Improving metrics gathering
jspaleta at gmail.com
Fri Feb 5 11:49:55 UTC 2010
On Thu, Feb 4, 2010 at 7:16 AM, Matt Domsch <matt at domsch.com> wrote:
> One thing that's painfully obvious is that the "Unique IP addresses"
> method of counting the number of installations  is woefully
> under-counting the actual number of installs.
How is it obvious? How do you know that a significant chunk IP
addresses showing up are roaming systems? This computer I'm on right
now has check for updates from no less than 10 different networks this
I'm going to counter all of this by saying for the purpose of global
or regional map making... does getting more accurate numbers matter or
do you expect the undercounting factor to have a regional bias that is
skewing the relative client densities for one region compared to
another on the global map? Exact numbers are nice...but do you need
We aren't going to get an exact number for userbase ever. I'd be more
interested in standing up a correction factor with an error bar that
can be used in a statically significant way to get from the numbers we
do have to an estimate of active userbase. My first cut at doing that
involved looking at the rate of growth of smolt UUIDs to the rate of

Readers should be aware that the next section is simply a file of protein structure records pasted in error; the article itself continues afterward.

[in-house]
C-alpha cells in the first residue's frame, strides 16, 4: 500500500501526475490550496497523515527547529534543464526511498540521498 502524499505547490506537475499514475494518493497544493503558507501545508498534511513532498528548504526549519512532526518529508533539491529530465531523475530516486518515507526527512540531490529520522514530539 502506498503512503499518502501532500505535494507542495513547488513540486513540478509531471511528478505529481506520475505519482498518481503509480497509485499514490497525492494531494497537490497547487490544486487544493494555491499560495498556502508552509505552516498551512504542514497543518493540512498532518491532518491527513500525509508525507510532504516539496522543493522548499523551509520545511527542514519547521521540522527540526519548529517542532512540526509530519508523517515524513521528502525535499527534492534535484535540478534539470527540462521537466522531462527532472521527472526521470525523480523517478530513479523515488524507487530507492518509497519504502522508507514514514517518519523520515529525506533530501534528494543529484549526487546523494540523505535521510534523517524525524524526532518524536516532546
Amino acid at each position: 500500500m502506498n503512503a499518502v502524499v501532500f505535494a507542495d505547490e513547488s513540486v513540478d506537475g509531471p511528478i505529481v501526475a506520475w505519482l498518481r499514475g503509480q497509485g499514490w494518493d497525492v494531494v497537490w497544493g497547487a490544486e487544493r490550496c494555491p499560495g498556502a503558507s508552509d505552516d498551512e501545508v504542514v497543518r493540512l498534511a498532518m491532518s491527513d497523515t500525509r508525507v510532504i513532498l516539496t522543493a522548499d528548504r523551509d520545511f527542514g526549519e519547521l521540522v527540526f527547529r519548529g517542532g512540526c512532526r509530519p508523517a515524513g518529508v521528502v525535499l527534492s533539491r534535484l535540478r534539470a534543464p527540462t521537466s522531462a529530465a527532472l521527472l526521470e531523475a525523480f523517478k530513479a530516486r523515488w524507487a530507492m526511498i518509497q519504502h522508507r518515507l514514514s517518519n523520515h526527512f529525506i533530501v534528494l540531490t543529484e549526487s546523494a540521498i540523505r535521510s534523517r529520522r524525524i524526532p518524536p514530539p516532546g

growth of Unique IPs over a 16 month period. I wouldn't call what I
saw a huge undercount in unique ips. My method pegs the correction
factor at about 1.15 with a stdev of 0.03... or to say that in English
that we are under-counting by about 15% globally. I never found the
time to go back and check to see if that factor varied significantly
region by region.
So you've done the frequency analysis. Have you gone further and
assuming an update request cadence for a given client what the
weighted adjustment of the long tail looks like in aggregate?
Assuming every client is the same and checks in X number of times per
day... in the average what is the number of such clients per ip
address? You should be able to determine that number from by
integrating over the histogram of the number of ip addresses binned by
connections per day, dividing by the number of ip addresses seen that
day and dividing by whatever X you choose. You'd have to convince me
with some math and some plots that the long tail is really dragging
things off by a large factor.
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